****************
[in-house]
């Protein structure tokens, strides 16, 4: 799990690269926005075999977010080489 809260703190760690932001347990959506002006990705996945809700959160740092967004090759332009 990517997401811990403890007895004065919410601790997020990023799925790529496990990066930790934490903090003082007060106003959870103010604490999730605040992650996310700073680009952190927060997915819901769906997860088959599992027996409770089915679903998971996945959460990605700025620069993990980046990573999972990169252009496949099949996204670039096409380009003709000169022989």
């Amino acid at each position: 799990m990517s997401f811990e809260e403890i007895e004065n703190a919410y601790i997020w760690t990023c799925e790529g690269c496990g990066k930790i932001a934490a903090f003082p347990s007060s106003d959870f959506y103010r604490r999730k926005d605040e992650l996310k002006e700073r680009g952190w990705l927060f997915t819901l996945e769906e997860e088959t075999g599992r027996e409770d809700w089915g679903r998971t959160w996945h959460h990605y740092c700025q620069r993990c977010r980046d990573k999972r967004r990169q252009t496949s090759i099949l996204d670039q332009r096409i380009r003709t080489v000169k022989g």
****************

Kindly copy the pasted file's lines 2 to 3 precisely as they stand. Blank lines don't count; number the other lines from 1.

């Protein structure tokens, strides 16, 4: 799990690269926005075999977010080489 809260703190760690932001347990959506002006990705996945809700959160740092967004090759332009 990517997401811990403890007895004065919410601790997020990023799925790529496990990066930790934490903090003082007060106003959870103010604490999730605040992650996310700073680009952190927060997915819901769906997860088959599992027996409770089915679903998971996945959460990605700025620069993990980046990573999972990169252009496949099949996204670039096409380009003709000169022989």
């Amino acid at each position: 799990m990517s997401f811990e809260e403890i007895e004065n703190a919410y601790i997020w760690t990023c799925e790529g690269c496990g990066k930790i932001a934490a903090f003082p347990s007060s106003d959870f959506y103010r604490r999730k926005d605040e992650l996310k002006e700073r680009g952190w990705l927060f997915t819901l996945e769906e997860e088959t075999g599992r027996e409770d809700w089915g679903r998971t959160w996945h959460h990605y740092c700025q620069r993990c977010r980046d990573k999972r967004r990169q252009t496949s090759i099949l996204d670039q332009r096409i380009r003709t080489v000169k022989g």